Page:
LAMBDA is a non-profit, gay / lesbian / bisexual / transgender agency dedicated to reducing homophobia, inequality, hate crimes, and discrimination by encouraging self-acceptance, cooperation, and non-violence. LAMBDA’s Anti-Violence Project can often provide individuals with referrals to local anti-violence and victim advocates in their area.
The National LGBT Hate Crime Partnership brings together 35 Lesbian, Gay, Bisexual and Trans (LGBT) organisations from across England, Wales and Scotland. Delivered for the Equality and Human Rights Commission (EHRC), the partnership led by the LGBT Consortium aims to increase the reporting of Homophobic, Biphobic and Transphobic Hate Crimes and incidents and improve the support available to those targeted.
The Organization for Security and Co-operation in Europe’s (OSCE) Office for Democratic Institutions and Human Rights (ODIHR) has worked to create a resource to share information from OSCE participating States, civil society and inter-governmental organizations about hate crime. Users are able to access all the materials and data contained in the paper report – “Hate Crimes in the OSCE Region – Incidents and Responses” – categorised thematically and by country. This website is part of ODIHR’s work in assisting governments in meeting their commitment as OSCE participating States to combat hate crime.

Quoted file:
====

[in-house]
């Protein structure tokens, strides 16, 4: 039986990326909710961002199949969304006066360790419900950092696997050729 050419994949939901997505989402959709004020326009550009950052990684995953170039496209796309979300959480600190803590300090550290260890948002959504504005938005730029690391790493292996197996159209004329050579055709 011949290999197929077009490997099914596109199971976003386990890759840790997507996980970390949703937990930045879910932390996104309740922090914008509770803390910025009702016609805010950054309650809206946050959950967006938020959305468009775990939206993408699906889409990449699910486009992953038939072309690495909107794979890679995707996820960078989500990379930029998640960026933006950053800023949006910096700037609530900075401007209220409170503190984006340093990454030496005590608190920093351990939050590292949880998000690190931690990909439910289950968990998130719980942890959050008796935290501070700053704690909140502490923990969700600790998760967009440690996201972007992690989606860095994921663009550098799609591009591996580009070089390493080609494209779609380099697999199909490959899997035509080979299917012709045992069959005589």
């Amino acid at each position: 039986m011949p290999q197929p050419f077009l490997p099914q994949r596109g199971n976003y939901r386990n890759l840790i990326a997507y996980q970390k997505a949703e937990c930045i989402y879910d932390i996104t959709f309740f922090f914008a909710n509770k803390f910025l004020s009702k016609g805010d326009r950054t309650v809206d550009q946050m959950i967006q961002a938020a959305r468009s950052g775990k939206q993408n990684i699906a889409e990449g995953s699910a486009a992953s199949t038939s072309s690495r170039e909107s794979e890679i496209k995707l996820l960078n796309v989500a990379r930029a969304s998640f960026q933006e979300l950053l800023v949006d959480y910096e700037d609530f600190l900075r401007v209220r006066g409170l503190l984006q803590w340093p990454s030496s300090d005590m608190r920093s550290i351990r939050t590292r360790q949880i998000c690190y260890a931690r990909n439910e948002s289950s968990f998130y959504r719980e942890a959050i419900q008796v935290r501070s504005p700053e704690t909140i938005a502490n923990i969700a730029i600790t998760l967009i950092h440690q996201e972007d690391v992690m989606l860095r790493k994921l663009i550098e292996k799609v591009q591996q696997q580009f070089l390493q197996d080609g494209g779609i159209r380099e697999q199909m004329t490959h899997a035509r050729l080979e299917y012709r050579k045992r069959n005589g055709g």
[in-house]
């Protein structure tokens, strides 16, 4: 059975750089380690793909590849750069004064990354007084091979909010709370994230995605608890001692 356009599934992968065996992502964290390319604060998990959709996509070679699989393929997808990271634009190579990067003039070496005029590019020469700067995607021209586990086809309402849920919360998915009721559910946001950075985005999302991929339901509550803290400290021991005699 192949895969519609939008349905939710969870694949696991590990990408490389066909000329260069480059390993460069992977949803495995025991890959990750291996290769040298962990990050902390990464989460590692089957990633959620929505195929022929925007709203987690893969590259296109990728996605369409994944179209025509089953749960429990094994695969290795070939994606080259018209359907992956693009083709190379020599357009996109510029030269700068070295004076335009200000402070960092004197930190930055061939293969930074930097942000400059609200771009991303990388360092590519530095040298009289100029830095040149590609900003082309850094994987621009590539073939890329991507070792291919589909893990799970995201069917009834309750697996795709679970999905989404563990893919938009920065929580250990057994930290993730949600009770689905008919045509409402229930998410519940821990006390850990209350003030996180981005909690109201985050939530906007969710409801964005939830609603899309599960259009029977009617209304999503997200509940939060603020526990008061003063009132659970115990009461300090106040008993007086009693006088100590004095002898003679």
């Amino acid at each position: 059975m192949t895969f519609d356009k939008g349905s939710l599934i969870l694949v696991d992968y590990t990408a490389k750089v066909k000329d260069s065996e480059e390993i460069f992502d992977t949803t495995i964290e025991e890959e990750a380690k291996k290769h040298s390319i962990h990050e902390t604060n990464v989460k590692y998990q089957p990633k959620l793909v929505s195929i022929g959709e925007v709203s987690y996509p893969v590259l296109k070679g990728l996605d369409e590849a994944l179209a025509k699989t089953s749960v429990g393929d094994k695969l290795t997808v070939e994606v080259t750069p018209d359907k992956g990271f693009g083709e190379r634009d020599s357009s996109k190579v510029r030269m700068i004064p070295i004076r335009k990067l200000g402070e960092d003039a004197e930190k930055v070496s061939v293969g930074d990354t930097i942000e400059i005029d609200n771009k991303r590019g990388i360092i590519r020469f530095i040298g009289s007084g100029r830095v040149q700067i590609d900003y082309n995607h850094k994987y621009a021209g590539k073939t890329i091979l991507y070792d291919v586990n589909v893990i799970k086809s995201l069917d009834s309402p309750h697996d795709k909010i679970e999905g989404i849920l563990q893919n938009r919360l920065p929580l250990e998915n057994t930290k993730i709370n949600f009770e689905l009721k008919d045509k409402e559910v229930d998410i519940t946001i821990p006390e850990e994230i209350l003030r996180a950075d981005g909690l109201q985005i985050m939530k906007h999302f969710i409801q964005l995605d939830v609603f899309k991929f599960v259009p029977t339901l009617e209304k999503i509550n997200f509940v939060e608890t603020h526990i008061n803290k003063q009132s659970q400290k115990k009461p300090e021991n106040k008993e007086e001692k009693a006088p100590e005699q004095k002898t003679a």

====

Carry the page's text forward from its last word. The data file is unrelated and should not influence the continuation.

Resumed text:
ProPublica is an independent, nonprofit newsroom that produces investigative journalism in the public interest. In addition to us, the project’s growing list of partners include The Google News Lab, Univision News, the New York Times Opinion Section, WNYC, BuzzFeed News, First Draft, Meedan, New America Media, The Root, Latino USA, The Advocate, and Ushahidi. We’re also working with civil-rights groups such as the Southern Poverty Law Center, and schools such as the University of Miami School of Communication. We will for the first time be able to take a rigorous look at hate crimes in America – combining data analysis, social media newsgathering, and ambitious investigative storytelling.